Tuesday, October 12, 2010

Ahmadinezhad's Lebanon Visit and the Fate of the Hariri Tribunal

PolicyWatch #1710

By Ash Jain and Andrew J. Tabler
October 12, 2010

Iranian president Mahmoud Ahmadinezhad's trip to Beirut this week will likely produce a flurry of rhetorical challenges against Israel and perhaps even a visit to the Israel-Lebanon border. But one purpose of the trip may be aimed at influencing the fate of the Special Tribunal for Lebanon (STL), charged with investigating the 2005 assassination of former prime minister Rafiq Hariri. As the tribunal inches closer to indictments that reportedly include Hizballah operatives, both the group and Syria -- apparently backed by Tehran -- have stepped up what seems to be an orchestrated campaign to pressure Prime Minister Saad Hariri and his Western allies into ending their support for the judicial process. Background
In mid-July, Hizballah leader Hassan Nasrallah launched a blistering public relations campaign to delegitimize the STL after reports all but confirmed that prosecutor Daniel Bellemare intended to issue indictments against group members. In addition to characterizing the tribunal as an "Israeli project" aimed at targeting the resistance and provoking sectarian strife in Lebanon, he also cited "hard and irrefutable evidence" that Israeli intelligence agents were behind the Hariri assassination. Then, after raising questions about the STL's credibility, he demanded a new, "apolitical," Lebanese-controlled investigation that would take Hizballah's evidence into account.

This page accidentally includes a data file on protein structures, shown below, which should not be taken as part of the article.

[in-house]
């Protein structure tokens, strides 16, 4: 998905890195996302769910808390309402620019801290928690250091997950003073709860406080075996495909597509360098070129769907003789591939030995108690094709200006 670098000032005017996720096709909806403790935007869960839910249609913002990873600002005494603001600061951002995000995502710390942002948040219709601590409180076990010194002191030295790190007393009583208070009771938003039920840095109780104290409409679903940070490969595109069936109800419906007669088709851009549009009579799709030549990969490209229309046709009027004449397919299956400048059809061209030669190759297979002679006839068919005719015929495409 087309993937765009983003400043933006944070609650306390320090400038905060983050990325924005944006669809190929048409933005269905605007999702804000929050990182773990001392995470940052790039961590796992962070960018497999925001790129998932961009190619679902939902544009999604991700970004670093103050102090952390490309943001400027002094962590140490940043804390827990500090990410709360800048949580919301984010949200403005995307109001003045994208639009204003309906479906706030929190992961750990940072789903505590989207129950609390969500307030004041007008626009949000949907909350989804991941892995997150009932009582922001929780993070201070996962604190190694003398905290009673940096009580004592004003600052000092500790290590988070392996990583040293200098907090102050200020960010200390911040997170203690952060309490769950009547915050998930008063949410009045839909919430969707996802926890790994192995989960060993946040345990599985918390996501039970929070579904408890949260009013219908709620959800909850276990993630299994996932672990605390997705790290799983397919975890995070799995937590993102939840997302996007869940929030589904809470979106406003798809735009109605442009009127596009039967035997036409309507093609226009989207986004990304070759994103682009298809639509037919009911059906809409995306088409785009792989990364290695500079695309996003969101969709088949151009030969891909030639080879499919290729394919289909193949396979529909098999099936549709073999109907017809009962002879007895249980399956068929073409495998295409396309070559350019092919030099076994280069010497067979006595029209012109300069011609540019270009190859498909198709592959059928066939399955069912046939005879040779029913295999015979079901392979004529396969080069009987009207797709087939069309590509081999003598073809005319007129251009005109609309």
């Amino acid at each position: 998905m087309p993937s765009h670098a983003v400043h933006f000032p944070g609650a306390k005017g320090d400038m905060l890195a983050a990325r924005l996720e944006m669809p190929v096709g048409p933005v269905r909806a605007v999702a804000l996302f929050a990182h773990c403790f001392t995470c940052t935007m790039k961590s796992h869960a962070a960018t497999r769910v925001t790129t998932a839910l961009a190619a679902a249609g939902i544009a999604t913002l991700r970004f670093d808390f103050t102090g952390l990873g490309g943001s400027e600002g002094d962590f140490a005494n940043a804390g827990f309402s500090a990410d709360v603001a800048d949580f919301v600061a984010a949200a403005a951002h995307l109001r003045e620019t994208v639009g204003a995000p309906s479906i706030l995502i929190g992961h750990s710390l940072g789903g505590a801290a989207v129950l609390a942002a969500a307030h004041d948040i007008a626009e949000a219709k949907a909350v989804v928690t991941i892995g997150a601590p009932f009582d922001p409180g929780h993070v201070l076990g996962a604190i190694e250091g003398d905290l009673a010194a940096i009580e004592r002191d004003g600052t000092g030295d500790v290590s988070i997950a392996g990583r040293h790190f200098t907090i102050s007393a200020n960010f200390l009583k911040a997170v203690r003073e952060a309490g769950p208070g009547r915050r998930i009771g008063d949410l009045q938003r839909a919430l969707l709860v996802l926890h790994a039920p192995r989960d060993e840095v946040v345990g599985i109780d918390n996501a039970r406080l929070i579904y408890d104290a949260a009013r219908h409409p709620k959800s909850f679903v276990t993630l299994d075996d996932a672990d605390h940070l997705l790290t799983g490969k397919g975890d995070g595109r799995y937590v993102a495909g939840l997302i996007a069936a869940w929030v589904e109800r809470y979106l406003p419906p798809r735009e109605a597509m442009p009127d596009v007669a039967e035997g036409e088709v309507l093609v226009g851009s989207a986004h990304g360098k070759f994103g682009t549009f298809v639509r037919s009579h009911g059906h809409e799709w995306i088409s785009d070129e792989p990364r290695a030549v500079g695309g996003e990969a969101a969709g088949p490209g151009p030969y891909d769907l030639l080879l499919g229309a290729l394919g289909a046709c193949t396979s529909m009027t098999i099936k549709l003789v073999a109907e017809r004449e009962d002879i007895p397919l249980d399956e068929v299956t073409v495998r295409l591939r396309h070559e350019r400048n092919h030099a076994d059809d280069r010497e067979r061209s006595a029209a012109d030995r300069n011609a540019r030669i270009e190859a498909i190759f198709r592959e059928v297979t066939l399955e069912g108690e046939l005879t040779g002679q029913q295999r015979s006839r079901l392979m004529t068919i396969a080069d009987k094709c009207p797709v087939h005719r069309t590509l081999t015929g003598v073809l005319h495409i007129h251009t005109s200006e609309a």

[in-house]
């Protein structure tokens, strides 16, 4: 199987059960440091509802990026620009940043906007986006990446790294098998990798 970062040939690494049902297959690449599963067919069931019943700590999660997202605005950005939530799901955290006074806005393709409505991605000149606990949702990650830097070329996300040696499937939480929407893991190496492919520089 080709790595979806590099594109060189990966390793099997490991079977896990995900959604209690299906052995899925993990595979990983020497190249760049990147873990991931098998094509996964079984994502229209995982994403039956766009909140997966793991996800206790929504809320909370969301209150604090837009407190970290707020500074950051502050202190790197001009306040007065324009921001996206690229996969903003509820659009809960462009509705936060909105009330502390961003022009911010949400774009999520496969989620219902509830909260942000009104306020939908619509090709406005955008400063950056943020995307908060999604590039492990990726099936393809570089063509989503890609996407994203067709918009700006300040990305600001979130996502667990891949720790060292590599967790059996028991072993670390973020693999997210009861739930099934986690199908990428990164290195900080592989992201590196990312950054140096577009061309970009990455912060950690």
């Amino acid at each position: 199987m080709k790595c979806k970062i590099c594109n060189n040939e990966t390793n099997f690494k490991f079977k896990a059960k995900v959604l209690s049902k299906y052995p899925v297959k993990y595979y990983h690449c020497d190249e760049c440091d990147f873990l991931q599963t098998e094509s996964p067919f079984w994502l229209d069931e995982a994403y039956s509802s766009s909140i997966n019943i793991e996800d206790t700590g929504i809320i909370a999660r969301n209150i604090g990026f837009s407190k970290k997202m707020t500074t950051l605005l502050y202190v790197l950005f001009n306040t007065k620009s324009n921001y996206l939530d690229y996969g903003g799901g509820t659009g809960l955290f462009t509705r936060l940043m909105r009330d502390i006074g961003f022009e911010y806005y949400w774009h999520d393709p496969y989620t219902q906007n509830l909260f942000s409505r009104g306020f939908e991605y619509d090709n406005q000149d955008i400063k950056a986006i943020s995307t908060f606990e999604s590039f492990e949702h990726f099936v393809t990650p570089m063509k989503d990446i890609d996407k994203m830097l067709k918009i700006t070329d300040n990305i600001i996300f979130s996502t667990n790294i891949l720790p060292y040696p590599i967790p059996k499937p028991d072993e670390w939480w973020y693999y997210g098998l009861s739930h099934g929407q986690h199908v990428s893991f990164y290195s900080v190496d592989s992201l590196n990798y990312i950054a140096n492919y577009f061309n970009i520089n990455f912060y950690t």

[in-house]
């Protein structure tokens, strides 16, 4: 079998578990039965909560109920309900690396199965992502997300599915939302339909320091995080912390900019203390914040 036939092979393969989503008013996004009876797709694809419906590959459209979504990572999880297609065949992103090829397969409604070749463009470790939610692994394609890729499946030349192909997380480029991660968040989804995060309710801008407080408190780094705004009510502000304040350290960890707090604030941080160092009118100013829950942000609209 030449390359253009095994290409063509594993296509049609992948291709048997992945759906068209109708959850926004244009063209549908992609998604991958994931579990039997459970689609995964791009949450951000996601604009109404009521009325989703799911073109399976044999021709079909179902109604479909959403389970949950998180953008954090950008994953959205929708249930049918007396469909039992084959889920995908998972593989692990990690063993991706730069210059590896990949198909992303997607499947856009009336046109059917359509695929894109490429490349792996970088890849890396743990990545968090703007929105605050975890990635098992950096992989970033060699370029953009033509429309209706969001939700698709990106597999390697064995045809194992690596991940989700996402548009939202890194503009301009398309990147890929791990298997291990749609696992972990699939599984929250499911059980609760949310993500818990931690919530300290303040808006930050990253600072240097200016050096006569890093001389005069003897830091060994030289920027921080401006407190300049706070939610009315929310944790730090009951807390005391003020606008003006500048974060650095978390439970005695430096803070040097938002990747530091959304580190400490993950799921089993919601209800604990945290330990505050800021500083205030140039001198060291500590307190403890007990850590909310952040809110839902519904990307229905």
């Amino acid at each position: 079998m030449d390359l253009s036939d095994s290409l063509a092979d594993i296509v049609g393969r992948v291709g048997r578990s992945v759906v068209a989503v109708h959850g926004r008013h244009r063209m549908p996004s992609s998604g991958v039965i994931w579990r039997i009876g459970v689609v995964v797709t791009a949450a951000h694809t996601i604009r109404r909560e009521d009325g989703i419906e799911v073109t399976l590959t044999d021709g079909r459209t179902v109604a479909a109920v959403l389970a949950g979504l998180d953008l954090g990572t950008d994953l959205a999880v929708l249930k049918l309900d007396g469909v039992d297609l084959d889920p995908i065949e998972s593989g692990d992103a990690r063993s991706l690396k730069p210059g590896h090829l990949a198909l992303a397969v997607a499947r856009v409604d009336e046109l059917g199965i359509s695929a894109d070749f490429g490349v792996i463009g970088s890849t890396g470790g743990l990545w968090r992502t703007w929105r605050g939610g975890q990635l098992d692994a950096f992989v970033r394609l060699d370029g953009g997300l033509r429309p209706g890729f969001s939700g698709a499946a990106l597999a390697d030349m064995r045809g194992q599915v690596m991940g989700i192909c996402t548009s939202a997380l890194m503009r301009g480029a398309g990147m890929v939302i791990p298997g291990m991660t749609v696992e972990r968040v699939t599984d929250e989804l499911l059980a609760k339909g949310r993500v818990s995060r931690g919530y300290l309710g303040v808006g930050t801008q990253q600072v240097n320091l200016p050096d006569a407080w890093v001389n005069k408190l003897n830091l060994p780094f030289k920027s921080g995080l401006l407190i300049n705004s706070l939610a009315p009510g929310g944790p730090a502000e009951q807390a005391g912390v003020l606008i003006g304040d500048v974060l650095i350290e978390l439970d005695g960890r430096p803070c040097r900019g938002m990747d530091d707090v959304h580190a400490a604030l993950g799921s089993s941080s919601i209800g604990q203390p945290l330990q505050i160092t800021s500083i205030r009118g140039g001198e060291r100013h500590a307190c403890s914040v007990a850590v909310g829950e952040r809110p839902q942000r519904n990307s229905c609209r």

Later that month, Saudi King Abdullah and Syrian president Bashar al-Asad visited Beirut -- the culmination of Riyadh's year-and-a-half-long effort to lead Asad away from Iran and back into the "Arab fold." After rumors of an agreement between the two leaders linking government formation in Iraq with a renewed Syrian role in Lebanon, Saad Hariri issued a stunning public revocation of previous allegations that Syria was behind his father's assassination. In September, however, Asad hosted Ahmadinezhad in Damascus and then traveled to Tehran, reaffirming the Syrian-Iranian "axis of resistance" and signaling their joint support for Hizballah.
Efforts to Derail the Tribunal